Builders: Caird & Co Greenock 1863
Propulsion type: Paddle compound oscillating (originally simple oscillating)
Owner: London Brighton and South Coast Railway, Swansea & Ilfracombe Steamship Co (Alexandra) Ltd, R & D Jones, Charles T Daniel, Hastings, St. Leonards & Eastbourne Steamboat Co Ltd
Service dates: 1863-1905
Tonnage: Gross 369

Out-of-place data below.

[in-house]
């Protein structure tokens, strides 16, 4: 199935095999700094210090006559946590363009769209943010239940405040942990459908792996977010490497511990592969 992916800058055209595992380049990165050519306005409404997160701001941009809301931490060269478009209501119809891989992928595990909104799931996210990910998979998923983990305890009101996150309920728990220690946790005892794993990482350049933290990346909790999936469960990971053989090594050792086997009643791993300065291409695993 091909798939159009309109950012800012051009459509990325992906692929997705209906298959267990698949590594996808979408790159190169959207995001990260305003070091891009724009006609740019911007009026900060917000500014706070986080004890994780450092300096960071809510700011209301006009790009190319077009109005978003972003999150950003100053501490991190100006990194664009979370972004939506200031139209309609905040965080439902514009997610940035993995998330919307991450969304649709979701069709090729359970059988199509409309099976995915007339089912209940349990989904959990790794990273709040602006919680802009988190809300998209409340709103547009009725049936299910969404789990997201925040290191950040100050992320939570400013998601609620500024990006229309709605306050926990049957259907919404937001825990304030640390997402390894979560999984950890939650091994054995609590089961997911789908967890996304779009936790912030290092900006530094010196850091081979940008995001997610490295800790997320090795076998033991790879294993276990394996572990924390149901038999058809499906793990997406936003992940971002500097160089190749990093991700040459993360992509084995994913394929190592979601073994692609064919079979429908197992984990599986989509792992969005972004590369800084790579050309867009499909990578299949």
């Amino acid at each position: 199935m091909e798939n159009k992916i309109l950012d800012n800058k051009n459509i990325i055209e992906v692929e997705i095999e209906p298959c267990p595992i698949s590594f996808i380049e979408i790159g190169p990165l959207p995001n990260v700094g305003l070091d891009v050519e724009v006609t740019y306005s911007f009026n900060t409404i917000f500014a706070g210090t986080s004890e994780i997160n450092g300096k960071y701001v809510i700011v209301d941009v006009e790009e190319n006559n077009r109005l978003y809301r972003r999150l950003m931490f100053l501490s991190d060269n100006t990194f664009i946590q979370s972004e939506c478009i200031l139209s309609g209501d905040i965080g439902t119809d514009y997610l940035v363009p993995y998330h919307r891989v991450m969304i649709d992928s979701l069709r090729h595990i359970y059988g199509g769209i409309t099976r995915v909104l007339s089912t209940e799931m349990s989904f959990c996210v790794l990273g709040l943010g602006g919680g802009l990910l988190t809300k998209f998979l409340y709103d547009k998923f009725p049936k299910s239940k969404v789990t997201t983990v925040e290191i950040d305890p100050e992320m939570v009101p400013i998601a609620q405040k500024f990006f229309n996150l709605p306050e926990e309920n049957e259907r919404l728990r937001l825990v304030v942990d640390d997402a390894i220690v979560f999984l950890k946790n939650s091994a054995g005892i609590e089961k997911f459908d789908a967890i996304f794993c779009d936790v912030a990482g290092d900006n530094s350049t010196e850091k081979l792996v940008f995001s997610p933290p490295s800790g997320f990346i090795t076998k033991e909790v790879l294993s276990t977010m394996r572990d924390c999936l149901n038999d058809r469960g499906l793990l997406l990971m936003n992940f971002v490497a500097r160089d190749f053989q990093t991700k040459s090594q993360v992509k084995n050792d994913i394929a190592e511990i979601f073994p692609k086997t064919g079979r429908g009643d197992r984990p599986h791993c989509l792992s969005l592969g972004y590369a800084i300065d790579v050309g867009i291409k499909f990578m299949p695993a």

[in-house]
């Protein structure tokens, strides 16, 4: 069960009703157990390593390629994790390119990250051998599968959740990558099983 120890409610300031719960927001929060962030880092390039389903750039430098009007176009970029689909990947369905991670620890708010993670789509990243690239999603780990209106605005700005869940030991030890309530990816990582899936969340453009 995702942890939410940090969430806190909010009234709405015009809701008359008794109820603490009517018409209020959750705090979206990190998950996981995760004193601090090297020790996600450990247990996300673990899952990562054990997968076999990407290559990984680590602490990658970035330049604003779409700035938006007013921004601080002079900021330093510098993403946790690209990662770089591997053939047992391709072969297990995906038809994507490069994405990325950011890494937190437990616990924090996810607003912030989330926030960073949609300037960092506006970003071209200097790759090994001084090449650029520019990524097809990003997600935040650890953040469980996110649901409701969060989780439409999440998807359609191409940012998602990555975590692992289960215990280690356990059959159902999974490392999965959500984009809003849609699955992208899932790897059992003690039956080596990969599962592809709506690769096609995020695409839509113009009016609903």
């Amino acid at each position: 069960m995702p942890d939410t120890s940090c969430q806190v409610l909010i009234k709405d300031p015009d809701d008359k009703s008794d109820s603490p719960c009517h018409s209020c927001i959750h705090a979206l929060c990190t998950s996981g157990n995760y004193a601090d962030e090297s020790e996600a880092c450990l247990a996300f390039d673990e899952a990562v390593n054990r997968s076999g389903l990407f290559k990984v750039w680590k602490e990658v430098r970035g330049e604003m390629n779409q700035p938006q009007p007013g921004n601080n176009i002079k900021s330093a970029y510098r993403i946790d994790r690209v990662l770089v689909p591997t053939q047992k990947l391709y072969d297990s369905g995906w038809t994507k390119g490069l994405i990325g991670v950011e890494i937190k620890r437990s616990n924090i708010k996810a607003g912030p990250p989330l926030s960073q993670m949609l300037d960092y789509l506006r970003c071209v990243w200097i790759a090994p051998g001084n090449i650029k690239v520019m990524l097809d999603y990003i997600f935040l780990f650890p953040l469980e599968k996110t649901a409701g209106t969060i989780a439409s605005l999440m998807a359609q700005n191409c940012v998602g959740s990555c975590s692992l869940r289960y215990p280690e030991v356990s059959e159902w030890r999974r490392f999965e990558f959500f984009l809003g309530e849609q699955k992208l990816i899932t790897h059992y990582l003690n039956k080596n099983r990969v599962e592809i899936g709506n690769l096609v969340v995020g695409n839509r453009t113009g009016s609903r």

This grand old steamer started her career on the South Coast and after a period in the West, she returned to the South Coast to end her service. On introduction in 1863 she sailed from Newhaven to Dieppe and shortened the crossing time by about one third. According to a local newspaper report of the time she was magnificently fitted with "an after saloon of 39 ft in length and seven feet in height and admirably lighted. The ceiling is painted flatted white; mouldings, ornaments etc are done up in gold, crimson Utrecht velvet cushions etc. Fore and aft are placed very large mirrors, in frames elaborately carved and gilt." In 1866 she was badly holed at Cap d'Ailly when she ran aground in thick fog, but was salvaged by the French, who repaired her and sold her back to the LB&SCR in time for the 1867 season. This was just as well as the famous Thomas Cook had organised over 20,000 visitors who needed transporting in that year to the Paris Exhibition. In 1883 she was sold for use on the Bristol Channel then again in 1886 for service on the North Wales coast. She returned to the South Coast in 1895 and was considerably improved with her saloons being enlarged and electric light being fitted. She lasted until 1905 when she was sold for £900 to J Constant for scrap.
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